Travelling with your special needs child is really no different than travelling with any other child because they are all bound to get bored eventually. The largest difference is the added concern with respect to health and safety. Writing up a pre-departure checklist to ensure you have brought any medication or any other items related to the nature of your child’s special needs is crucial to avoiding that last minute scramble on the day of your trip. As a pre-emptive measure, equipping your child with an id card specifying their name, the name of their guardian, their special needs, a contact number, and further instructions will prove to be especially helpful in the event of an emergency.
Have you learned any helpful tips from past trips with your special needs child? Share them by replying in the comments section below!
The entire month of May is Asthma Awareness Month, aimed at controlling the chronic illness through effective management and the development of Asthma Action Plans. Asthma and other respiratory disorders are common problems among children and a potential obstacle to the sometimes-strenuous nature of physical activity.
May is an ideal time to begin thinking about your child’s physical activity as the weather begins to warm up, allowing for more outdoor sports and recreational fun. Kids will be kids regardless of their respective physical abilities and one thing every single child thoroughly enjoys is engaging in play.
So, in honour of Asthma Awareness Month, we’ve come up with some asthma-friendly outdoor activities and helpful tips that you should try out with your child and their friends at their next play date. Keep in mind that these activities are suggestions that can be tailored to your child’s individual likes and dislikes. If a particular game doesn’t seem to be working, find out the reason why by communicating with your child and giving them primary control over their own fun.
Aquatic activities are great for children with asthma because they usually don’t require continuous exertion, allowing your child to take a break and drink fluids when they’re feeling tired. From water polo to marco polo, and everything in between, one of the most appealing attributes of swimming is the wide range of activities for your child to choose from. An additional bonus of swimming with your child in a supervised or public pool is the added security of having a trained lifeguard ensuring that you have a fun (and most importantly safe) experience.
A great way to develop strength and increase muscle flexibility, cycling is one of those quintessential warm weather sports. Biking is a great way of keeping your child active, safe, and independent. While your child is able to independently determine their own pace and cycling route in relation to their asthma, as a parent, you are able to maximize their safety through training wheels, helmets, and other safety equipment.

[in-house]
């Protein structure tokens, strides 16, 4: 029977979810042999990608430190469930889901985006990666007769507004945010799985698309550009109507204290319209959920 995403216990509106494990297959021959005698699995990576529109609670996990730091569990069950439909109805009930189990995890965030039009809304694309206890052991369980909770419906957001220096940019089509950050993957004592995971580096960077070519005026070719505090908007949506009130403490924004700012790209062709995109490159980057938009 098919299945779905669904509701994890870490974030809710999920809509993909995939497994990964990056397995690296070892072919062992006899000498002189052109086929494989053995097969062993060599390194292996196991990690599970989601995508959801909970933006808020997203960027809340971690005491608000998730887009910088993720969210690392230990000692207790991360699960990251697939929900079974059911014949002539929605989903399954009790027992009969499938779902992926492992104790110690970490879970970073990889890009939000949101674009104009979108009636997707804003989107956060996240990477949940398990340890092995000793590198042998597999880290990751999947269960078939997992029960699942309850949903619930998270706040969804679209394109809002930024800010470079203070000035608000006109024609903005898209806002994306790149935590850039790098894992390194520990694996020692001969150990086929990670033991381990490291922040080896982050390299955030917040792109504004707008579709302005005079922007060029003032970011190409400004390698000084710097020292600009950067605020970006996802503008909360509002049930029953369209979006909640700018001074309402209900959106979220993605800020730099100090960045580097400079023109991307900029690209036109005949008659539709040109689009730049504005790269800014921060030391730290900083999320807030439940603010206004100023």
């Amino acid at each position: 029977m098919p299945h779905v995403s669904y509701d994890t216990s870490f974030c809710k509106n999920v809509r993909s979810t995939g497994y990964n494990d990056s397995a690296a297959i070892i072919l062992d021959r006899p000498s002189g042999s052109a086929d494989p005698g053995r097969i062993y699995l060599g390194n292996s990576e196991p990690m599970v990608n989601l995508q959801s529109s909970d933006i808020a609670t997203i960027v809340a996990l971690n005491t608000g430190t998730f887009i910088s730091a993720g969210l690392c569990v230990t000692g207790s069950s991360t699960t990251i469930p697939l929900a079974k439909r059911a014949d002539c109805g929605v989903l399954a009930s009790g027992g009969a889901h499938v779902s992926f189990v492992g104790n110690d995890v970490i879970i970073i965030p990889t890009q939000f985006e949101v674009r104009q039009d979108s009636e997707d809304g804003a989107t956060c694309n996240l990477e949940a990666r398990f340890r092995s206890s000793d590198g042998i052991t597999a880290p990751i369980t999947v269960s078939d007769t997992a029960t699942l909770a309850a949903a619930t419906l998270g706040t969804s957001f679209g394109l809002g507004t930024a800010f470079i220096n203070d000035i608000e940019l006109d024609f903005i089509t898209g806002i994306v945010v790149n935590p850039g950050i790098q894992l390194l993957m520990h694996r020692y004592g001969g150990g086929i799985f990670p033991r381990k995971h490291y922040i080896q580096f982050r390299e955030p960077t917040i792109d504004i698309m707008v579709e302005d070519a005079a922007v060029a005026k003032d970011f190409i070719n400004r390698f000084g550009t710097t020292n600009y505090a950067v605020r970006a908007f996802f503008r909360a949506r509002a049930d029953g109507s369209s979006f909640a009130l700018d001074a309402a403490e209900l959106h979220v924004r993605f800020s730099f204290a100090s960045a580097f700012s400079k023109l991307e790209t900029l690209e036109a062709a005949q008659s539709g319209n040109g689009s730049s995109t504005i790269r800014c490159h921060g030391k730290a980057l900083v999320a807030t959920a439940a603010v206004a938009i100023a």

While having fun and keeping active should be the main goals of outdoor play, parents of children prone to asthma attacks should be especially aware of the sweet and cold triggers which usually accompany summertime fun.
A notable rise in body temperature is a natural result of physical activity. When your asthma-prone child has a frozen treat after an extended period of physical exertion, the sudden intake of a cold food product can increase the potential for constriction in their airways. Dairy products are believed by many to worsen asthma symptoms by promoting mucous formation, consequently restricting the flow of oxygen through the airways and making it more difficult to breathe. Non-dairy alternatives such as fruit-based smoothies or dried fruit snacks, combined with simple moderation and portion control are great first steps to ensuring that your day of fun outside does not inadvertently turn into an asthma episode.
Although warmer temperatures are great for promoting a more active outdoor lifestyle, parents and children must remain aware of the dangers of increased humidity which often accompany Spring and Summer weather. When it is both hot and humid outside, in combination with an increase in physical exertion, oxygen intake levels are significantly reduced. For children dealing with asthma, this reduction in oxygen intake can lead to breathing problems and trigger an asthma attack.
In order to keep this threat to an absolute minimum, ensure that your child is appropriately hydrated and that they rest to avoid exhaustion. Playing in shadier areas outside and taking advantage of protective clothing such as hats will also aid in preventing unmanageable increases in body temperature. When your child is having fun outside, they are more willing to incorporate physical activity into their lifestyle.
So if these tips and suggestions for incorporating outdoor activity into your child’s life sound like they might work for you and your child, give them a try and let us know how it all works out by leaving a reply in the comments section below.